The Never-Ending Battle: A Reading

I’ve considered reading The Never-Ending Battle aloud, but when Open Minds Quarterly republished the story in their Classroom Edition, I couldn’t think of a better celebration.

Except…the reading turned into one of the most publicly emotional things I’ve ever done. First, it took me 12 minutes of meandering to get to the point. I felt like I had a lot to explain before reading the story, to give it proper context. Maybe that wasn’t necessary, but I felt it was at the time and I don’t want to try editing or attempting this. Second, the story and the memories involved still have a considerable emotional impact on me. At first, I choke up and it’s hard to keep reading. But as I do, I slowly break down to the point that I’m openly weeping while reading it. I feel…a little embarrassed for being so open and raw. But thus far, the responses from my closest friends has felt oddly…empowering. They cried along with me as I read the story.

So, here we go. If you want to skip my introduction, go right to around the 12:30 mark when I start reading the story.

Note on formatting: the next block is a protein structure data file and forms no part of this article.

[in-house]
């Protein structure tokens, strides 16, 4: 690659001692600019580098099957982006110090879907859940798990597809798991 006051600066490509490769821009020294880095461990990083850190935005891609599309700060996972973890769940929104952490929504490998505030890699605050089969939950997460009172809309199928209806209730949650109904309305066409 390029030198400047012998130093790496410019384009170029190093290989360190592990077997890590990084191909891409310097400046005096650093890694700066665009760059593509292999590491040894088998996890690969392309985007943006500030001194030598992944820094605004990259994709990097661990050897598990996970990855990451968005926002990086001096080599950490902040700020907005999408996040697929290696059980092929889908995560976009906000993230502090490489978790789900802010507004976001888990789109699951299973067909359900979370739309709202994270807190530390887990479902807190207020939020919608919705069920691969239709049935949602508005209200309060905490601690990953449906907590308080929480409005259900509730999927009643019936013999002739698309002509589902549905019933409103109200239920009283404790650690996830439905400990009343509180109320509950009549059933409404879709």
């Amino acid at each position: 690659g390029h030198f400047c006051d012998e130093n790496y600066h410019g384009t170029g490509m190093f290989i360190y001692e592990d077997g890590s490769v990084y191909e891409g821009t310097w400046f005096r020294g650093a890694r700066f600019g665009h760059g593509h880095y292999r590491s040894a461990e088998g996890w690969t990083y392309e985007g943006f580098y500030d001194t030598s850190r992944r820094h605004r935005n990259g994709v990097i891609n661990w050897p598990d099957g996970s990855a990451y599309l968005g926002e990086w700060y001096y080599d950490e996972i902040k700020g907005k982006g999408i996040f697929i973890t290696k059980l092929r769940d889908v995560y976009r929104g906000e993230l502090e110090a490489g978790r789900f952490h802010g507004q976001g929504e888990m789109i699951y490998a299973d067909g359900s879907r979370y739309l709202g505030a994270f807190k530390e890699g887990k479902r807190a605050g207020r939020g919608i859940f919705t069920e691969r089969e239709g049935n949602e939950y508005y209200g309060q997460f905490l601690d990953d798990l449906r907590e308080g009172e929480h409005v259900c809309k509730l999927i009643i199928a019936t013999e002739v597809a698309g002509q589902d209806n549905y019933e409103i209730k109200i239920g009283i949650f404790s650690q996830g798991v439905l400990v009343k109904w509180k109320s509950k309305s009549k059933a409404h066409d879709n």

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The Never-Ending Battle: Rewritten & Republished


Cover by Kaarina Ranta

In 2009, Open Minds Quarterly published my short story, The Never-Ending Battle, in their Fall edition, Volume XI, Issue III. Along with stories in The Country Connection and A Thousand Faces, it was one of four of my published work that year. It was my first time I’d ever been published. I’ve published The Never-Ending Battle on here before. Some say it’s my best work to date. I don’t know if I can confidently agree. Looking back, I had many problems with the over 10-year old story (I’d written it years before it was published). I thought the writing was sloppy. For years, I’ve wanted to fix it.

Fortunately, OMQ gave me that opportunity. Editor/Publisher Dinah Laprairie contacted me earlier this year. OMQ planned on publishing a special Classroom Edition of their magazine, taking the best stories and poems about mental health they’d published over the years. Their intention is for teachers to use the Classroom Edition at a high school and college level. Dinah believed The Never-Ending Battle should be included.